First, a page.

Alan Anstead “The research found they were just below the average score in math, literacy and in science subjects, the three main core subjects that are measured for 11 to 15-year-olds. And that for many of them perhaps recently arrived in the UK, not speaking English before they came here, is quite an achievement, mostly due to the extra efforts that teachers in the UK have given them to make sure that they can join in the class, learn from the lessons and participate fully in them.

“That help has also been extended to parents, to talk to them about what schooling involves, what their roles as parents – homework and other things. And that seems to work really well in a number of schools in the UK.”

In the Czech Republic, pressure to place Romany children in special schools also ensues from teachers and school directors. They are often afraid that the parents of non-Romany children might take their children out of the school for fear that Romany pupils might slow the education in that particular class. Alan Anstead says that attitude is not at all common in the UK.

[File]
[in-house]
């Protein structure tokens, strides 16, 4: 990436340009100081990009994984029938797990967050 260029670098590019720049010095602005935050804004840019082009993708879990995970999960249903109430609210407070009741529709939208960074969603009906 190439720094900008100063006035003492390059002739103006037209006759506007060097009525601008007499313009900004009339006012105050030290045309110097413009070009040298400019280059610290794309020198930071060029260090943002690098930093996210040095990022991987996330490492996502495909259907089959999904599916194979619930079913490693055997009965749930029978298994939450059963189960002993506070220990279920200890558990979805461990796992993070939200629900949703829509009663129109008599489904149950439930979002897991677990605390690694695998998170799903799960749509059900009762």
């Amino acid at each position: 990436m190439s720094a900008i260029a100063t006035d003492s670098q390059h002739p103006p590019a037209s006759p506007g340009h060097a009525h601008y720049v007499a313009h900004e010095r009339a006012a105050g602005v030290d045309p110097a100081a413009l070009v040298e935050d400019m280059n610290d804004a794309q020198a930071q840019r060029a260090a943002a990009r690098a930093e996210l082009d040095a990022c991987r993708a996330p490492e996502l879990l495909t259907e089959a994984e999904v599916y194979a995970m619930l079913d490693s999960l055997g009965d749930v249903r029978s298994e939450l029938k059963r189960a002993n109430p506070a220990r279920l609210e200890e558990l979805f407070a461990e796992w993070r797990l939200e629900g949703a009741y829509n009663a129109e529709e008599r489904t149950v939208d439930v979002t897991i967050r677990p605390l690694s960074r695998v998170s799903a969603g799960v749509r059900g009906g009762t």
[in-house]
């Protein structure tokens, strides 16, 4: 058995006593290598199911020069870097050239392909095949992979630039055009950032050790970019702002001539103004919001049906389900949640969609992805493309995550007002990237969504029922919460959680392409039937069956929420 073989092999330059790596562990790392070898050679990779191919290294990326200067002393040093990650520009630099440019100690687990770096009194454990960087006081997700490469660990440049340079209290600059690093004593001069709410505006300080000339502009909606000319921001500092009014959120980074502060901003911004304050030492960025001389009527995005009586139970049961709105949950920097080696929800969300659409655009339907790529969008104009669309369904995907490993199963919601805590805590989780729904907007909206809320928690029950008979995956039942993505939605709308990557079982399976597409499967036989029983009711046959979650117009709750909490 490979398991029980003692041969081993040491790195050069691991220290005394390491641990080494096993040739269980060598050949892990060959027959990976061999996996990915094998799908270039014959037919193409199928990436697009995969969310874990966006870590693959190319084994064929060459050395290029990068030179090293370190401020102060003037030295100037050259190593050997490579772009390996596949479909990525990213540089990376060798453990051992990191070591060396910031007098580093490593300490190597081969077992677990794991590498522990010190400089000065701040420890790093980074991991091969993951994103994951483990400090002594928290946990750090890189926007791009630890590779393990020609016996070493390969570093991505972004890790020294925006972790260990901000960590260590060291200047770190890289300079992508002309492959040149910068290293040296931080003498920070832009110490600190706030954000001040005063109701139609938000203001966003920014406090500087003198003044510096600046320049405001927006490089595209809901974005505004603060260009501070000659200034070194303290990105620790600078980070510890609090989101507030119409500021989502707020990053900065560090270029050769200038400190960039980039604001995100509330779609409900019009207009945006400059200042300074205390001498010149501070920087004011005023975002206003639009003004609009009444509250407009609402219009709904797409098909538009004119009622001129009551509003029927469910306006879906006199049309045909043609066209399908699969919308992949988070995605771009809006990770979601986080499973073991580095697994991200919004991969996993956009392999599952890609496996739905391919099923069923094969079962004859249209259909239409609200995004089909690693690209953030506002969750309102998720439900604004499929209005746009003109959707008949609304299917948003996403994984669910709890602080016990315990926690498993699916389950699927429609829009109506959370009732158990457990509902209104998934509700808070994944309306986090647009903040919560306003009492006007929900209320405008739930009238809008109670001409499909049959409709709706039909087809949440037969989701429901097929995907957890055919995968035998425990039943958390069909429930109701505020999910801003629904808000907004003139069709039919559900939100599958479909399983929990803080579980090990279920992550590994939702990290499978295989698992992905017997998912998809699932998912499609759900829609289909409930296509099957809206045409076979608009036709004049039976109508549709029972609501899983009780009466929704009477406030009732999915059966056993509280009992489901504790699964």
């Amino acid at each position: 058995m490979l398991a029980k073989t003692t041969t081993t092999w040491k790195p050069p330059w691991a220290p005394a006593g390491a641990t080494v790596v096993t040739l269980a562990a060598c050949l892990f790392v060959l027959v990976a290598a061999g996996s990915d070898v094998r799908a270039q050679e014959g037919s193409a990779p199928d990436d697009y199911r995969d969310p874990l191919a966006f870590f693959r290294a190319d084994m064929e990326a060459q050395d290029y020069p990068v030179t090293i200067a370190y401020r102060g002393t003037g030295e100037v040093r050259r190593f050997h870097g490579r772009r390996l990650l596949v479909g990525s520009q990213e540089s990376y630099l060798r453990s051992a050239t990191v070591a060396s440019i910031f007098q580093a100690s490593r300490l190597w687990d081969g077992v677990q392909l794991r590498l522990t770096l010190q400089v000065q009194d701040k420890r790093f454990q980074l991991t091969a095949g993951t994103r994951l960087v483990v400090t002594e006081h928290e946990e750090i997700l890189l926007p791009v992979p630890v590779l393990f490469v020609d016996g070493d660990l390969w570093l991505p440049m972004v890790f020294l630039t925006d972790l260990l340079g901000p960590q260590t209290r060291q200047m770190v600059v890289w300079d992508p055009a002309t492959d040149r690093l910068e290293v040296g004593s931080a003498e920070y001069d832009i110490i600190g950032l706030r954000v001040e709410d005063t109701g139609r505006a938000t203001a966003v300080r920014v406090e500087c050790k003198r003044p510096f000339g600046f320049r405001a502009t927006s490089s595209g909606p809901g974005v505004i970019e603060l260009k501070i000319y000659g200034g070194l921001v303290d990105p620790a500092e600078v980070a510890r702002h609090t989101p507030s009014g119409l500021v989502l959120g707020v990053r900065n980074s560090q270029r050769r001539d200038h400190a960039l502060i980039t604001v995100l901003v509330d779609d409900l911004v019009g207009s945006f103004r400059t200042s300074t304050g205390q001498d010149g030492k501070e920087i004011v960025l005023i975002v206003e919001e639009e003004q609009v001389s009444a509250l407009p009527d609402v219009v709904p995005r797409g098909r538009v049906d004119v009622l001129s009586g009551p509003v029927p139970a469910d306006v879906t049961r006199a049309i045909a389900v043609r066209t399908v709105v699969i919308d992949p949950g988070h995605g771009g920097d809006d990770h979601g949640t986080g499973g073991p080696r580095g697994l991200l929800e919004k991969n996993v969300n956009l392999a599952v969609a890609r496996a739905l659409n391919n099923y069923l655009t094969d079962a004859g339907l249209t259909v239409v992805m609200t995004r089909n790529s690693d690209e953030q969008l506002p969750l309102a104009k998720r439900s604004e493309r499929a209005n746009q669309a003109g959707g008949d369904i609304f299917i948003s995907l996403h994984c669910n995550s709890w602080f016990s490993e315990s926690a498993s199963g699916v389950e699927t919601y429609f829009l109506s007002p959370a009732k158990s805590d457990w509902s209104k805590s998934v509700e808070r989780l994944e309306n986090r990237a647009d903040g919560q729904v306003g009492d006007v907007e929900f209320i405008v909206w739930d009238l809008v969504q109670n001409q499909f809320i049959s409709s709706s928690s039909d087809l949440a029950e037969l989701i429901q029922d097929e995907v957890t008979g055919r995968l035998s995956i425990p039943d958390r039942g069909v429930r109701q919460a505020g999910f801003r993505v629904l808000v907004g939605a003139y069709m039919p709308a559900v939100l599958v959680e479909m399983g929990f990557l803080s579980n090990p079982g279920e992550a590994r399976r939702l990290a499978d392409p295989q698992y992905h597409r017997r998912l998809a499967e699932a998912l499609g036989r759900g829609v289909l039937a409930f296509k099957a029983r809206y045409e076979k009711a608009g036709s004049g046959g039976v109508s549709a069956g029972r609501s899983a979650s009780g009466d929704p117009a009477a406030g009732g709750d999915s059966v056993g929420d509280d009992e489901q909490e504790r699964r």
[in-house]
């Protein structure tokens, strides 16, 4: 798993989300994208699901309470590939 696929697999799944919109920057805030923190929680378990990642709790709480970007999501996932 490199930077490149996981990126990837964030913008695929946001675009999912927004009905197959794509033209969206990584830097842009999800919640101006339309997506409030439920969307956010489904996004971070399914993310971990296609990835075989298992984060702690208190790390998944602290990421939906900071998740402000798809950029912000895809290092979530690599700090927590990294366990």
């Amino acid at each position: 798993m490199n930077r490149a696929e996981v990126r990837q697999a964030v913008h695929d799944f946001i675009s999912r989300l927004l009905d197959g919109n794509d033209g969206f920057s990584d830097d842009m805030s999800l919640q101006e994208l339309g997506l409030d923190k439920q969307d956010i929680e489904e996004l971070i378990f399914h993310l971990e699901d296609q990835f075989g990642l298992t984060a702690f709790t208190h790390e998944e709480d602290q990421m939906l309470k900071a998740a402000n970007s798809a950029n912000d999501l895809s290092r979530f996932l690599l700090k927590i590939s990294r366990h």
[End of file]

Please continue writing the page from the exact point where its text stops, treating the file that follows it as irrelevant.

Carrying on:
“I think mainly because that view does not exist here. Most of the teachers until recently never heard of Roma and never had Roma in their classes. So they taught them the same as any other migrant group that came to the UK which means they need a little bit more help with the language and other skills as well but to keep them in the mainstream class with other pupils, not to segregate them, not to think them any differently than others but catering for where they might have a specific need in the short-term basis. And that seems to have worked. So without having a baggage of ideas and prejudice against the group, they just treat them exactly the same as any other migrant group that recently came here.”